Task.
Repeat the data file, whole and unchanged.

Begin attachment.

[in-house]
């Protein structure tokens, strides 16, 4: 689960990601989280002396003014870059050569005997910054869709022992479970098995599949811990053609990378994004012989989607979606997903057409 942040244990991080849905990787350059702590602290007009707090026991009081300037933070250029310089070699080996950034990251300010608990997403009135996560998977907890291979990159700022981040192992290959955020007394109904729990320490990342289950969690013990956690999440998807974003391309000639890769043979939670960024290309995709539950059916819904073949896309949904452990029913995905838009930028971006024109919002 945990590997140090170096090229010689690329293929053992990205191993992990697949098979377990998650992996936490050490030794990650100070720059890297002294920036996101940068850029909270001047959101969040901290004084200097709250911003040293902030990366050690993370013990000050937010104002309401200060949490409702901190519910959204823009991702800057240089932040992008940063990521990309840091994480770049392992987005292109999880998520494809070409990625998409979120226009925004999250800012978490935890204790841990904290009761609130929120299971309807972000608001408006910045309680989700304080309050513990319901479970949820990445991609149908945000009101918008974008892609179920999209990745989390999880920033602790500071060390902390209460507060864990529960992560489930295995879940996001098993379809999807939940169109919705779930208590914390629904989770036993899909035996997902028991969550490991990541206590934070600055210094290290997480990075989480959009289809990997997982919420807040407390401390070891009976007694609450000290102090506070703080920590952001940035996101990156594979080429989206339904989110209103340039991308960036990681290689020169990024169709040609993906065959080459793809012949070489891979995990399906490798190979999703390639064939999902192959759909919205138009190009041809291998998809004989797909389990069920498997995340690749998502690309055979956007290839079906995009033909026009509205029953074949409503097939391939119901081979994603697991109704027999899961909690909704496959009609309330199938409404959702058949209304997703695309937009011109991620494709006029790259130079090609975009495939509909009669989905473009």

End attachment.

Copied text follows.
[in-house]
């Protein structure tokens, strides 16, 4: 689960990601989280002396003014870059050569005997910054869709022992479970098995599949811990053609990378994004012989989607979606997903057409 942040244990991080849905990787350059702590602290007009707090026991009081300037933070250029310089070699080996950034990251300010608990997403009135996560998977907890291979990159700022981040192992290959955020007394109904729990320490990342289950969690013990956690999440998807974003391309000639890769043979939670960024290309995709539950059916819904073949896309949904452990029913995905838009930028971006024109919002 945990590997140090170096090229010689690329293929053992990205191993992990697949098979377990998650992996936490050490030794990650100070720059890297002294920036996101940068850029909270001047959101969040901290004084200097709250911003040293902030990366050690993370013990000050937010104002309401200060949490409702901190519910959204823009991702800057240089932040992008940063990521990309840091994480770049392992987005292109999880998520494809070409990625998409979120226009925004999250800012978490935890204790841990904290009761609130929120299971309807972000608001408006910045309680989700304080309050513990319901479970949820990445991609149908945000009101918008974008892609179920999209990745989390999880920033602790500071060390902390209460507060864990529960992560489930295995879940996001098993379809999807939940169109919705779930208590914390629904989770036993899909035996997902028991969550490991990541206590934070600055210094290290997480990075989480959009289809990997997982919420807040407390401390070891009976007694609450000290102090506070703080920590952001940035996101990156594979080429989206339904989110209103340039991308960036990681290689020169990024169709040609993906065959080459793809012949070489891979995990399906490798190979999703390639064939999902192959759909919205138009190009041809291998998809004989797909389990069920498997995340690749998502690309055979956007290839079906995009033909026009509205029953074949409503097939391939119901081979994603697991109704027999899961909690909704496959009609309330199938409404959702058949209304997703695309937009011109991620494709006029790259130079090609975009495939509909009669989905473009």